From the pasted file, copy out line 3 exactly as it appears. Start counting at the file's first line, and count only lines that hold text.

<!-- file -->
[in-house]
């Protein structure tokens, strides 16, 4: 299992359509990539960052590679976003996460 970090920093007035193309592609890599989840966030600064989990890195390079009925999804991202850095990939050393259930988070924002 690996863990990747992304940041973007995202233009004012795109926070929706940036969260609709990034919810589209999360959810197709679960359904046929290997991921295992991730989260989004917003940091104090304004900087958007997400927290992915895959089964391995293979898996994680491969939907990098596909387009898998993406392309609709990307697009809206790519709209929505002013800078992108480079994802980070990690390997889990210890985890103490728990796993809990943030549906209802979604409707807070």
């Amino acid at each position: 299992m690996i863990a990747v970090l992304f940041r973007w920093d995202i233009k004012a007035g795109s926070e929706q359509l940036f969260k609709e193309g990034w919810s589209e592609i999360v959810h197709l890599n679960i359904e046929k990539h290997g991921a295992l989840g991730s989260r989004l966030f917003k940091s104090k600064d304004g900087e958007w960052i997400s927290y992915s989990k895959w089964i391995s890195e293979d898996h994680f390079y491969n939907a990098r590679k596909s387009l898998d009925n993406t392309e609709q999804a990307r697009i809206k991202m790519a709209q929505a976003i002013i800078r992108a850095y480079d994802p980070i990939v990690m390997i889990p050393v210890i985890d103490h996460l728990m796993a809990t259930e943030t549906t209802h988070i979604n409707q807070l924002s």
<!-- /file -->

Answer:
């Amino acid at each position: 299992m690996i863990a990747v970090l992304f940041r973007w920093d995202i233009k004012a007035g795109s926070e929706q359509l940036f969260k609709e193309g990034w919810s589209e592609i999360v959810h197709l890599n679960i359904e046929k990539h290997g991921a295992l989840g991730s989260r989004l966030f917003k940091s104090k600064d304004g900087e958007w960052i997400s927290y992915s989990k895959w089964i391995s890195e293979d898996h994680f390079y491969n939907a990098r590679k596909s387009l898998d009925n993406t392309e609709q999804a990307r697009i809206k991202m790519a709209q929505a976003i002013i800078r992108a850095y480079d994802p980070i990939v990690m390997i889990p050393v210890i985890d103490h996460l728990m796993a809990t259930e943030t549906t209802h988070i979604n409707q807070l924002s």